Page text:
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(a Moe Prager mystery)
By Reed Farrel Coleman

Tyrus Books, F+W Crime, 2011 ($)

ISBN 10: 978-1-4405-3202-8 (hardcover, $24.95)
ISBN 13: 978-1-4405-3199-6 (paperback, $15.95)
Kindle eBook: ($8.77)

Reviewed by Sam Waas

HURT MACHINE is an exceptional novel. It deftly covers both extremes of the PI genre by presenting a rough, experienced, and somewhat retro detective but also a protagonist who reflects intelligently upon the difficulties and contradictions in our modern society. Moe Prager is a traditionalist, yet he's a superb commentator on the world around him, some of it incomprehensible to his sense of values. Nevertheless, he's a skilled observer and his narrative gives us clear pictures of today's New York City.

The novel itself is comprehensive in its scope as well. It contains a fair dollop of violence and mystery, enough to please readers who're looking for some old-fashioned crime. But the book also provides literate and effective portrayals of characters, scenes, and situations that create a rich fabric into which the story line is woven. The book therefore combines both action and thought expertly.

Moe Prager is a former Brooklyn cop who's recently retired from his PI career. He meets with his former PI partner (and ex-wife), Carmella Melendez. Carmella's sister Alta has been murdered but the police don't seem interested in solving the crime. Why? Alta and her partner Maya, both New York EMTs, were at an upscale restaurant for lunch when they refused to render first aid to a kitchen employee who collapsed and subsequently died. The EMTs were ostracized in the press and by their first responder colleagues. Now that Alta's dead, Carmella asks Moe to investigate. She was estranged from her sister, which renders Moe's trail cold from the beginning.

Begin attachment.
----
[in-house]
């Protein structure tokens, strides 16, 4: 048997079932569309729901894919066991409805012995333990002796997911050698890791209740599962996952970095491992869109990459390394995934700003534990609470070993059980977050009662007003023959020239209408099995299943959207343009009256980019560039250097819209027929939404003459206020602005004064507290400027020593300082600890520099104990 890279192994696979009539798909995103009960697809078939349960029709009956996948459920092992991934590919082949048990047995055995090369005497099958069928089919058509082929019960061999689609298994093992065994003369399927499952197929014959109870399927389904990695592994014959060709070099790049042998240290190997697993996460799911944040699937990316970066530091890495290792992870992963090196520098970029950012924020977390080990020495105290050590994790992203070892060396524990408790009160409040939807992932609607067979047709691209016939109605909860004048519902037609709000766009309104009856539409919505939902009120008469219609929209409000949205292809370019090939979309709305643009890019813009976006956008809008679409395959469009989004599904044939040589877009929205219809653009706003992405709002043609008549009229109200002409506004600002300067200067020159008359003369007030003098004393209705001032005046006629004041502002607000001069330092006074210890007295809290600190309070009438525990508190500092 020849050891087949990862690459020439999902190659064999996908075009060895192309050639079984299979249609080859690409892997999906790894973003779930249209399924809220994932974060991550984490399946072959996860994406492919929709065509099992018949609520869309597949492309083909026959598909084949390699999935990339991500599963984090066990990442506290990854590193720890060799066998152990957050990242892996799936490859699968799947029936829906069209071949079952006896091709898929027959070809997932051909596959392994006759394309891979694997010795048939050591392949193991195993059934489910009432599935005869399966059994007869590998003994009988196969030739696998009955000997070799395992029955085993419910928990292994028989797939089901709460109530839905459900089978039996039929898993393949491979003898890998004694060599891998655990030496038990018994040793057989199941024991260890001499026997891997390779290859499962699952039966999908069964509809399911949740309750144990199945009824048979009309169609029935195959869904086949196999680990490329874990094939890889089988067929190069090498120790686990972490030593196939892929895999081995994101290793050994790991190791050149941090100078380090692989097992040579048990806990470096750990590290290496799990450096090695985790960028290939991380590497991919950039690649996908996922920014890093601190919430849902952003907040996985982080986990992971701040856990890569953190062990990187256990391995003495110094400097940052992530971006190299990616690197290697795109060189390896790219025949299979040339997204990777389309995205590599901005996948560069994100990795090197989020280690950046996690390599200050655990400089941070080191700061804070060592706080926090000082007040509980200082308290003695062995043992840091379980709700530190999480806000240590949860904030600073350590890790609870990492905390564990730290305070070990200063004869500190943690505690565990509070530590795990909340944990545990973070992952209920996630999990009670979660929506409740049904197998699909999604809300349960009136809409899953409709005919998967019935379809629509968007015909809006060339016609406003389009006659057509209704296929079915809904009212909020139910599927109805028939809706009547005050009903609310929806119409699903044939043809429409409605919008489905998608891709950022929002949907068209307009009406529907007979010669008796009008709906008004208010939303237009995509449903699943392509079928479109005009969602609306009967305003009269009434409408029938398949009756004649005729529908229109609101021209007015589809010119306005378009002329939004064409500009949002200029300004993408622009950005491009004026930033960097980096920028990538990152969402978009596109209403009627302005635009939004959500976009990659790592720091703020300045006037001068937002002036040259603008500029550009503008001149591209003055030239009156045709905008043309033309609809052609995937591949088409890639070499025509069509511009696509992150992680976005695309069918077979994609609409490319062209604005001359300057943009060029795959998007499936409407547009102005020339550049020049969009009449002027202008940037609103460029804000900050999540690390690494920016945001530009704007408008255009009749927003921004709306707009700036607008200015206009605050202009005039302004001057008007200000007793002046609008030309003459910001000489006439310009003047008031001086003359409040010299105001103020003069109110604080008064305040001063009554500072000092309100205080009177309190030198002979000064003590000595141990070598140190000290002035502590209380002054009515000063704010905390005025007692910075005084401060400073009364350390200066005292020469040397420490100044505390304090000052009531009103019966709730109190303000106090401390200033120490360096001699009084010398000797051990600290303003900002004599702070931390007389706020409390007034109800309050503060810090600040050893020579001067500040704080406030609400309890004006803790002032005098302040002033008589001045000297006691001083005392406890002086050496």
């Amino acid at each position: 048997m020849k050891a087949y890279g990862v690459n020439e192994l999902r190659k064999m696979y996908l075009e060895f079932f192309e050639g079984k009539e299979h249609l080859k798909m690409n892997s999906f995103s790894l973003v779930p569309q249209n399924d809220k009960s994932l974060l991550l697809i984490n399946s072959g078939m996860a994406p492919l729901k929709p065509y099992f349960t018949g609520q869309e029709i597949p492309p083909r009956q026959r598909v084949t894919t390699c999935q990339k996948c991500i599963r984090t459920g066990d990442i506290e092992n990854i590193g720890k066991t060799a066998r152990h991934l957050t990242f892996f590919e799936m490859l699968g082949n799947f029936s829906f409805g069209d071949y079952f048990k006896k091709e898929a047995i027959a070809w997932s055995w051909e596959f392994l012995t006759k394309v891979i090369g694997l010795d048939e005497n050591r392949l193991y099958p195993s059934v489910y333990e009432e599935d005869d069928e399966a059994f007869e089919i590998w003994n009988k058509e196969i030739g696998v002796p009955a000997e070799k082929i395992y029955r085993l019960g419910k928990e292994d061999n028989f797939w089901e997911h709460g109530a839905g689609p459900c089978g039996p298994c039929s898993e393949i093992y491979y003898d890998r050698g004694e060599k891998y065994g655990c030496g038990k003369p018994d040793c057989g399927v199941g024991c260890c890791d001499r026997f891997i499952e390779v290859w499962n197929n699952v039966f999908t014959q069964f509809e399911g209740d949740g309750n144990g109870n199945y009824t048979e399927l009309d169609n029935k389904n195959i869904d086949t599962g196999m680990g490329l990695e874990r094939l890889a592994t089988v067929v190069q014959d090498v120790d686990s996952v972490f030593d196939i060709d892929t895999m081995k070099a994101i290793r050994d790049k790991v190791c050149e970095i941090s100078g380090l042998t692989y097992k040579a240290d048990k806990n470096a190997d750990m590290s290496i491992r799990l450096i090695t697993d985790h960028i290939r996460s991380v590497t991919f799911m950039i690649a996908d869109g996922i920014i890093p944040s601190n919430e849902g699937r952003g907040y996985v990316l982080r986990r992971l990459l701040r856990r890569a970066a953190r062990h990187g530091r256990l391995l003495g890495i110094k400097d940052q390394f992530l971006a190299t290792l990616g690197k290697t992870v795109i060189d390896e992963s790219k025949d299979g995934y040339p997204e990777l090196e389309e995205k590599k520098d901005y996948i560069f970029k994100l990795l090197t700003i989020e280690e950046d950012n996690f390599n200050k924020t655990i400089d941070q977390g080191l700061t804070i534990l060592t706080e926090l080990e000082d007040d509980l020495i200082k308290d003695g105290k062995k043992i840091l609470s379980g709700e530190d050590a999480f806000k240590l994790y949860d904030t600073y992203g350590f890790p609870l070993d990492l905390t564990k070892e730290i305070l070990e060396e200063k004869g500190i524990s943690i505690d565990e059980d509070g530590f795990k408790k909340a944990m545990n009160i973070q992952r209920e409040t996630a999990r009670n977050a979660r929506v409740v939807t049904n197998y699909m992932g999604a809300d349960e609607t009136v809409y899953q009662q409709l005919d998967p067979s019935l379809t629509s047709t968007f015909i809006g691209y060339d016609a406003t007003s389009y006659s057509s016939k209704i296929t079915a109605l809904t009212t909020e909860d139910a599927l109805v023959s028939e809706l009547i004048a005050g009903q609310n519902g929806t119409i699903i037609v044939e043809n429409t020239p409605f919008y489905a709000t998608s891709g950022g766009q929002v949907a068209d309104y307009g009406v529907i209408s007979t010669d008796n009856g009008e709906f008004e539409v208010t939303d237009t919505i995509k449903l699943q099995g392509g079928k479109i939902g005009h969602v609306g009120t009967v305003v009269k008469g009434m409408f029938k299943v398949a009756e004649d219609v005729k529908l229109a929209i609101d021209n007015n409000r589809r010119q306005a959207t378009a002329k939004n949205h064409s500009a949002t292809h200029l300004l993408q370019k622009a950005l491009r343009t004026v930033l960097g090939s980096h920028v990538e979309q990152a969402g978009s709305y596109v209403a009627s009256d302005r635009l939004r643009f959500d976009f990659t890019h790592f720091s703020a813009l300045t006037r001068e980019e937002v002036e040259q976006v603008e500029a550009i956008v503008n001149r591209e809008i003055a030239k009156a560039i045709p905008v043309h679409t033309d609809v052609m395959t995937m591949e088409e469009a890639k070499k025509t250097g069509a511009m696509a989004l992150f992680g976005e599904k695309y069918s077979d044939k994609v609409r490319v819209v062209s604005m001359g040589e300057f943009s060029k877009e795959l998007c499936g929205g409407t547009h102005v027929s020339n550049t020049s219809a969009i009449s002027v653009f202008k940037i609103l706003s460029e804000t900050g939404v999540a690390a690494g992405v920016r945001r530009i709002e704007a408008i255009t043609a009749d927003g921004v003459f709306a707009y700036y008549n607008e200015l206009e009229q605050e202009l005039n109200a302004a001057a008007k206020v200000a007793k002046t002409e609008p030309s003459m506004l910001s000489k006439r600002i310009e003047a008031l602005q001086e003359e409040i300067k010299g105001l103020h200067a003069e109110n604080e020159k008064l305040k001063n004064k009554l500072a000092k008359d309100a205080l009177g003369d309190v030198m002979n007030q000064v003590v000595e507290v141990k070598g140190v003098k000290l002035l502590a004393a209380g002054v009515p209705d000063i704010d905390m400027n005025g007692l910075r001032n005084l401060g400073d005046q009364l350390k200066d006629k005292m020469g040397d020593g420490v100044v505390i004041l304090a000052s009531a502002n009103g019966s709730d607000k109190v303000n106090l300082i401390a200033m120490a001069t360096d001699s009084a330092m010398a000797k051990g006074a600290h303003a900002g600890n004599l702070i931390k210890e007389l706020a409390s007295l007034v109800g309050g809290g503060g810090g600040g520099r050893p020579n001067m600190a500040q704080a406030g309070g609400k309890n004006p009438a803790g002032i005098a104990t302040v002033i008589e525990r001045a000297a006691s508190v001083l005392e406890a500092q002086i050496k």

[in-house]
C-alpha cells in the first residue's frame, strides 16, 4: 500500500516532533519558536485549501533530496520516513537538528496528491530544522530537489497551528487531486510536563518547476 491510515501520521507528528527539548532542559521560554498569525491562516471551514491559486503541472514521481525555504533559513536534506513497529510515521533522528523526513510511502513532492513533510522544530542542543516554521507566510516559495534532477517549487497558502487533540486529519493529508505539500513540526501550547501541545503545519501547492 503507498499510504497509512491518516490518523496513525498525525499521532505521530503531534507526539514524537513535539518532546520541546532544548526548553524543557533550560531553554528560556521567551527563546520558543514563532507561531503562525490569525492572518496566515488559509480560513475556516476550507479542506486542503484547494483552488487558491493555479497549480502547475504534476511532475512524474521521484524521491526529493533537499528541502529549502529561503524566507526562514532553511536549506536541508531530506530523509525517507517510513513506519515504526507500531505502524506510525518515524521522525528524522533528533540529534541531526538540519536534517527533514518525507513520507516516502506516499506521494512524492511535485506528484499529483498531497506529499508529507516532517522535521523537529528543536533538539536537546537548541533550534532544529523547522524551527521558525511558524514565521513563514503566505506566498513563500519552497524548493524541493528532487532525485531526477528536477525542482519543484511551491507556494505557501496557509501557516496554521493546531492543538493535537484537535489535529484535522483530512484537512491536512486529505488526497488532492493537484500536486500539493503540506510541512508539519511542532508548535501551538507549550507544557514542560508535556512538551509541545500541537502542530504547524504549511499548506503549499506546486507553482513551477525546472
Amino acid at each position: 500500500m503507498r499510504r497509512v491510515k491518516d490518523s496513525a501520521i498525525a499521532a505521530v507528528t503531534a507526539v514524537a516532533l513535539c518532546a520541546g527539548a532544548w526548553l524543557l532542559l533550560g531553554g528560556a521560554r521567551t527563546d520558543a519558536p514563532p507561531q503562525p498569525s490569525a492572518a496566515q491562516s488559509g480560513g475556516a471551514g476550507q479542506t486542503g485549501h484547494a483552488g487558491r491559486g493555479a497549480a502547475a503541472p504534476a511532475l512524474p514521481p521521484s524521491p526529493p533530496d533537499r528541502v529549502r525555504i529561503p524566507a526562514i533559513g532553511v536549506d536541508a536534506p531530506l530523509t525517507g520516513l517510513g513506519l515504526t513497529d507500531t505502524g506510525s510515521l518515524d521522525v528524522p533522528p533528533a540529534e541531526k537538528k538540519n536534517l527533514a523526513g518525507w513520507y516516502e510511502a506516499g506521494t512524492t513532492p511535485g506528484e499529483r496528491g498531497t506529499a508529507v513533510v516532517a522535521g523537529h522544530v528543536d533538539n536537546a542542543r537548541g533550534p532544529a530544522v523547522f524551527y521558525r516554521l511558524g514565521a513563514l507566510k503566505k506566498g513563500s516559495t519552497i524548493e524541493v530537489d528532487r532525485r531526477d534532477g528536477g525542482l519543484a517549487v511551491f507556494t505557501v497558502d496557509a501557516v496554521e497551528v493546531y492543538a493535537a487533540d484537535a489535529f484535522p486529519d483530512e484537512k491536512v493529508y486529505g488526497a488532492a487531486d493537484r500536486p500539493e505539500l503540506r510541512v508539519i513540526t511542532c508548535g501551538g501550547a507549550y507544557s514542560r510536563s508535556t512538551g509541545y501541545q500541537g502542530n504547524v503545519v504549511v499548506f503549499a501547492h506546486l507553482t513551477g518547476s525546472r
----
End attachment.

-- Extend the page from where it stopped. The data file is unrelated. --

No one's eager to help, either, including Alta's EMT partner Maya, which seems to make little sense. Why doesn't she at least wish to clear her own name from the stigma of refusing aid to a dying stranger? But she stonewalls Moe, too.

Something's just not right, and when Moe presses the issue, threats and violence soon surface. He's begged off the case but he persists, and the search for answers drags him deep into corruption and shadowed relationships. The moment Moe thinks he's put his hands on a solution, it's jerked away and he's sent reeling in a new direction.

HURT MACHINE is an engaging read. The mystery is expertly plotted, with twists and false leads that rival any story I've encountered. Characterizations are solid and believable, the book realistic and in sync with today's society. I highly recommend this novel to anyone who desires a literate, entertaining, and mature mystery.

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